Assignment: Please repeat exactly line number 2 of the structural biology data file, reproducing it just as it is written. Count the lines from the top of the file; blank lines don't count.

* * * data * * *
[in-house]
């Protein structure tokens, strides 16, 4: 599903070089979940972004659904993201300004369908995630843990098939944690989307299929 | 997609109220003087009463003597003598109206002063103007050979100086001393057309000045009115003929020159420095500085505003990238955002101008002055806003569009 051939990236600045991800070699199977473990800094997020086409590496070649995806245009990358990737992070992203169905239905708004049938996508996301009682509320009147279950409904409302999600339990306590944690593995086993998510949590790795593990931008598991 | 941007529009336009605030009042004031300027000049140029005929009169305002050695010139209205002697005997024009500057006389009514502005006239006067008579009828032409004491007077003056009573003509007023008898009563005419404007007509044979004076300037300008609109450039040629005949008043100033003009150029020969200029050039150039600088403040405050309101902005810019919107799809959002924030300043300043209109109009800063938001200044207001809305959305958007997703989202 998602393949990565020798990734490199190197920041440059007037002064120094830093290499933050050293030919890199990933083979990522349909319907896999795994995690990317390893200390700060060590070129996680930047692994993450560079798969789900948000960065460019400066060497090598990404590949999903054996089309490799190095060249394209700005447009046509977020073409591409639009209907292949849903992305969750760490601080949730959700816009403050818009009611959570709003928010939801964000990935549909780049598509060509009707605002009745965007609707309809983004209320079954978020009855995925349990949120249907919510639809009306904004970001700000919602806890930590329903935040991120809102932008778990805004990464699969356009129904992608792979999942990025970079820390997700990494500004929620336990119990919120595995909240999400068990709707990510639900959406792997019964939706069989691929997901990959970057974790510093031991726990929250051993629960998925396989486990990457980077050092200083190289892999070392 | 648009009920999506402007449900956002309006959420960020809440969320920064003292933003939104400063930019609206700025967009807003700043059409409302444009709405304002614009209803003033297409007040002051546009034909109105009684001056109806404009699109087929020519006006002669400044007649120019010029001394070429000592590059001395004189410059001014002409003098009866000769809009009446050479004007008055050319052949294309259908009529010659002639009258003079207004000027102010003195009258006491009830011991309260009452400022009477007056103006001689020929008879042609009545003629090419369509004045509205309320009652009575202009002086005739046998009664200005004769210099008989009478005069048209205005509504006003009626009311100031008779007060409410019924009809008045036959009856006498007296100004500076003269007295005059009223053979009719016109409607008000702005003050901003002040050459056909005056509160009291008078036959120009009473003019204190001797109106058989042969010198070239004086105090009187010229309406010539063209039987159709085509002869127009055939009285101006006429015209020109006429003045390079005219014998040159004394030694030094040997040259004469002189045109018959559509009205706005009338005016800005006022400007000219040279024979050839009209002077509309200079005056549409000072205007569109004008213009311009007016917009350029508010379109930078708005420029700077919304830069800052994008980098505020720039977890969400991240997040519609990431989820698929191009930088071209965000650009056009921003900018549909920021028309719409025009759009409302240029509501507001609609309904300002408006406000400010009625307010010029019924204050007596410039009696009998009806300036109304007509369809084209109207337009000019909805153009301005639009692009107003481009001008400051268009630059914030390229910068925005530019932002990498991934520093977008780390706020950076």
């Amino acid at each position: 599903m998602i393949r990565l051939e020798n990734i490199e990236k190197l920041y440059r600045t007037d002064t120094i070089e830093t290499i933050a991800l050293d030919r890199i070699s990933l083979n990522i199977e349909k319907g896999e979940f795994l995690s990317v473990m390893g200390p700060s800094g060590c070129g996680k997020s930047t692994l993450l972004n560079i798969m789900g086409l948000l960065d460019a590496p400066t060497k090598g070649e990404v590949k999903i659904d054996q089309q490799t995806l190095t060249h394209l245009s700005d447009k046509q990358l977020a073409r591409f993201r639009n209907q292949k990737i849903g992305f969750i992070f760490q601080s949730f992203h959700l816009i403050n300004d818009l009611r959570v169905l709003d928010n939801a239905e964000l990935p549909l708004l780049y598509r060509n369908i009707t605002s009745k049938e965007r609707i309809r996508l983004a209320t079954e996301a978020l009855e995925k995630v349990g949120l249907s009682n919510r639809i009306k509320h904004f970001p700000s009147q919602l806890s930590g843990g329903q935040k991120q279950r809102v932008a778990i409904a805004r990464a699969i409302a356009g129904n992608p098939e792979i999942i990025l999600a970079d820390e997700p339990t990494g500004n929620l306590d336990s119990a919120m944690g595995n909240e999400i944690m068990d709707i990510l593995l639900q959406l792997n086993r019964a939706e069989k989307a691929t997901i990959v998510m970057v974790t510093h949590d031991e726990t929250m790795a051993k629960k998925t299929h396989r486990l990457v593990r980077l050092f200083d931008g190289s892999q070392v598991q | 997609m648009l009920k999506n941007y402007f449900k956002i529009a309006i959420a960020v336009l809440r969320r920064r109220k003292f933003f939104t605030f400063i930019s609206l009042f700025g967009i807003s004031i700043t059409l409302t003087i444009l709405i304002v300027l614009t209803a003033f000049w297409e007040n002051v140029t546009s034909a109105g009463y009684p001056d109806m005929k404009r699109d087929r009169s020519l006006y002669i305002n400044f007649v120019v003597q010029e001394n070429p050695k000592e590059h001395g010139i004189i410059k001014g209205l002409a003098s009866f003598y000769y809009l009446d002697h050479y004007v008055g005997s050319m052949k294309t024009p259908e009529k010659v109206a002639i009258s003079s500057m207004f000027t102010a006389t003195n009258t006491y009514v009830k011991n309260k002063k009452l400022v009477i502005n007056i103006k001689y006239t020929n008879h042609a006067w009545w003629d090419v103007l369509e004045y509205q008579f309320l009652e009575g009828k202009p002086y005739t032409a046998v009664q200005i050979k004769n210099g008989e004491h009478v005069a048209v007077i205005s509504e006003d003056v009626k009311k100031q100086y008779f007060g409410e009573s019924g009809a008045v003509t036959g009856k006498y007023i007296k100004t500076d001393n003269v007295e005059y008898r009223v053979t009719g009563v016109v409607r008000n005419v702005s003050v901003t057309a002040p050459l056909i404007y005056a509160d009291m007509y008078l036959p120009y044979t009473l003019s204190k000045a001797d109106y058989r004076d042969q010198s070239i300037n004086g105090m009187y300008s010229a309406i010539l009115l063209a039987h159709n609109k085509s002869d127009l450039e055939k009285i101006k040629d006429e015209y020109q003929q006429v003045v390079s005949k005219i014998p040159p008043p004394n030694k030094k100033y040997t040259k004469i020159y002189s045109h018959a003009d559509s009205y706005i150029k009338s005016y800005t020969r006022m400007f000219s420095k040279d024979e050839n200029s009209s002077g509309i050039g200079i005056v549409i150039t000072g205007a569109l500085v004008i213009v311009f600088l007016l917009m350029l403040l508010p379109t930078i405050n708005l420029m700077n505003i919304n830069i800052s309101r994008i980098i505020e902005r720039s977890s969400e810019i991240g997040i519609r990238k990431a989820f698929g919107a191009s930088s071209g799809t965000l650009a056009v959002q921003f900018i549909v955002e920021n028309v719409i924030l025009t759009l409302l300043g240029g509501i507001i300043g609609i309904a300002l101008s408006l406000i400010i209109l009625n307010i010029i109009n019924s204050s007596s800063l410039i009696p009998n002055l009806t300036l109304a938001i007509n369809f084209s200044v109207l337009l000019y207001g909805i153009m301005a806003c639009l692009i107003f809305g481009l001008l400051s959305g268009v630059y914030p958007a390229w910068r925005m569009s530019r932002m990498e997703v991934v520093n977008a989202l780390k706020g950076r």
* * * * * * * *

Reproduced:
């Protein structure tokens, strides 16, 4: 599903070089979940972004659904993201300004369908995630843990098939944690989307299929 | 997609109220003087009463003597003598109206002063103007050979100086001393057309000045009115003929020159420095500085505003990238955002101008002055806003569009 051939990236600045991800070699199977473990800094997020086409590496070649995806245009990358990737992070992203169905239905708004049938996508996301009682509320009147279950409904409302999600339990306590944690593995086993998510949590790795593990931008598991 | 941007529009336009605030009042004031300027000049140029005929009169305002050695010139209205002697005997024009500057006389009514502005006239006067008579009828032409004491007077003056009573003509007023008898009563005419404007007509044979004076300037300008609109450039040629005949008043100033003009150029020969200029050039150039600088403040405050309101902005810019919107799809959002924030300043300043209109109009800063938001200044207001809305959305958007997703989202 998602393949990565020798990734490199190197920041440059007037002064120094830093290499933050050293030919890199990933083979990522349909319907896999795994995690990317390893200390700060060590070129996680930047692994993450560079798969789900948000960065460019400066060497090598990404590949999903054996089309490799190095060249394209700005447009046509977020073409591409639009209907292949849903992305969750760490601080949730959700816009403050818009009611959570709003928010939801964000990935549909780049598509060509009707605002009745965007609707309809983004209320079954978020009855995925349990949120249907919510639809009306904004970001700000919602806890930590329903935040991120809102932008778990805004990464699969356009129904992608792979999942990025970079820390997700990494500004929620336990119990919120595995909240999400068990709707990510639900959406792997019964939706069989691929997901990959970057974790510093031991726990929250051993629960998925396989486990990457980077050092200083190289892999070392 | 648009009920999506402007449900956002309006959420960020809440969320920064003292933003939104400063930019609206700025967009807003700043059409409302444009709405304002614009209803003033297409007040002051546009034909109105009684001056109806404009699109087929020519006006002669400044007649120019010029001394070429000592590059001395004189410059001014002409003098009866000769809009009446050479004007008055050319052949294309259908009529010659002639009258003079207004000027102010003195009258006491009830011991309260009452400022009477007056103006001689020929008879042609009545003629090419369509004045509205309320009652009575202009002086005739046998009664200005004769210099008989009478005069048209205005509504006003009626009311100031008779007060409410019924009809008045036959009856006498007296100004500076003269007295005059009223053979009719016109409607008000702005003050901003002040050459056909005056509160009291008078036959120009009473003019204190001797109106058989042969010198070239004086105090009187010229309406010539063209039987159709085509002869127009055939009285101006006429015209020109006429003045390079005219014998040159004394030694030094040997040259004469002189045109018959559509009205706005009338005016800005006022400007000219040279024979050839009209002077509309200079005056549409000072205007569109004008213009311009007016917009350029508010379109930078708005420029700077919304830069800052994008980098505020720039977890969400991240997040519609990431989820698929191009930088071209965000650009056009921003900018549909920021028309719409025009759009409302240029509501507001609609309904300002408006406000400010009625307010010029019924204050007596410039009696009998009806300036109304007509369809084209109207337009000019909805153009301005639009692009107003481009001008400051268009630059914030390229910068925005530019932002990498991934520093977008780390706020950076």